How to Participate in Outdoor Recreation During COVID-19

By Eric Oliver, Conservation Fellow

CVI’s members are not indoors people. Indeed, Idahoan’s love for the outdoors inspires our work protecting public lands and the outdoor way of life that defines our state. But during the COVID-19 pandemic, CVI is thinking hard about what a responsible connection with the great outdoors looks like. 

Idaho’s three-week stay-at-home order (and likely extension) allows outdoor recreation but discourages traveling, raising some questions. We know that folks across the state will face very different situations in the coming weeks. But what’s important is to put communities first, to ask for help and to offer help, and more than anything, to do what’s right. We know that the land takes care of us when we take care of the land, and the same can be said about our communities and neighbors.

Do Get Outside, but Avoid Crowded Spots

There’s a reason that being outside with the sun on your face leaves you smiling: time spent outdoors brings enormous physical, mental, and emotional benefits. Idahoans know this: we were already seeing record-breaking use of our trails and campgrounds, and with the pandemic leaving few other options, Boise’s foothills have sprung to life. As long-time proponents of open space, nothing makes CVI happier than seeing folks enjoy the outdoors, but we need to use caution. Look for ways to avoid crowds, like heading to trails in the morning or late evenings when they’re less crowded. Remember that it’s required that we follow the CDC’s guidance of staying six feet apart and limiting the size of your group, even while outdoors. At this point, folks should opt for a walk around the neighborhood or an afternoon in the backyard over a group ride or crowded picnic.

Know Before You Go, and Keep Adventures Modest

Many areas have made the difficult decision to shut down altogether. Campgrounds, playgrounds, and other recreational facilities and public lands around the state have been closed, and it’s important to check in with your favorite area to get up-to-date guidance. While the stay-at-home order encourages recreation, it also prohibits nonessential travel. Now is not the time to explore a new area or head out for the weekend, nor is it a good time to push your adventure limits; on the off chance your outing takes a turn for the worst, your care will fall to an over-burdened healthcare system. These are not easy decisions to make, but as the reality of the threat posed by COVID-19 becomes clear, CVI fully supports the decision to exercise restraint.

Steer Clear of Rural Communities

We’re the first to admit that it’s hard to stay put when Idaho’s vast public lands beckon. But at this point, CVI is working to uplift voices from around the state advising folks not to travel to or through rural communities. Despite initially waiving entry fees, even Idaho’s closest National Parks have now closed. This decision came after gateway communities in rural areas began to sound the alarm as they realized that the soaring number of visitors to public lands could be unwittingly spreading the virus to their communities, which have limited healthcare resources and aging populations. McCall, Stanley, and Owyhee County have asked folks to avoid visiting, while Idaho’s National Forests, like the Boise, have begun to issue closures. These orders leave little room for uncertainty: we must avoid recreational travel.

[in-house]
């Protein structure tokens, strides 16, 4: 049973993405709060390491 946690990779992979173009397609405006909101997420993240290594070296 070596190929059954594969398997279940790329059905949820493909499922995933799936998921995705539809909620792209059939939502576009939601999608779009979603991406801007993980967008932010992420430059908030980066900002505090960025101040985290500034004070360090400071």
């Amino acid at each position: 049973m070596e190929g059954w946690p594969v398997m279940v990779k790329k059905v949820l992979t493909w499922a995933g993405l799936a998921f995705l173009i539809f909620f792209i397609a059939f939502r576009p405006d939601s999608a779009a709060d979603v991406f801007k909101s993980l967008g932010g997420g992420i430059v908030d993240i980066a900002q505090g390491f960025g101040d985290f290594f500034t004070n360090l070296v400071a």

The Importance of Self-Restraint

Idahoans love the outdoors because they teach us about challenge and humility. Now more than ever, we need to take stock of the lessons we’ve learned out there and do the right thing for our communities. This crisis asks us for restraint even as our instinctual response urges us to gather with loved ones and to find solace in our open spaces. Many of us can remember the road we didn’t risk, the storm we didn’t brave, or the river we opted not to cross. Let’s help make the COVID-19 crisis another tale we can tell our kids about making hard decisions today to protect what we love tomorrow. Our favorite spots will always be there, after all.

The Outdoors Starts at Your Front Door

In the meantime, we’re focused on the natural world right outside our window. In our neighborhoods, flowers are beginning to bloom, birds are chirping, and dogs are soaking up the sun. Our close-to-home parks and trails are still here for us provided we adopt the right practices (click here to support funding for our parks)! If you’re like us, maybe you’re finding that these things could have used some more attention all along.

The following is a list of resources to help outdoor enthusiasts and public land lovers make good decisions about outdoor recreation in a time of crisis.

  1. First thing’s first, the Center for Disease Control’s COVID-19 Guidelines
  2. State of Idaho Official Resources for the Novel Coronavirus
  3. COVID-19 Pandemic: What Small Businesses Can Do
  4. The Leave No Trace Recommendations for Getting Outside During COVID-19
  5. The Ethics of Thru-Hiking During a Pandemic, Outside Magazine
  6. Ways to Enjoy & Protect Nature Without Leaving Your Home, The Nature Conservancy
  7. Exercising During Coronavirus, The New York Times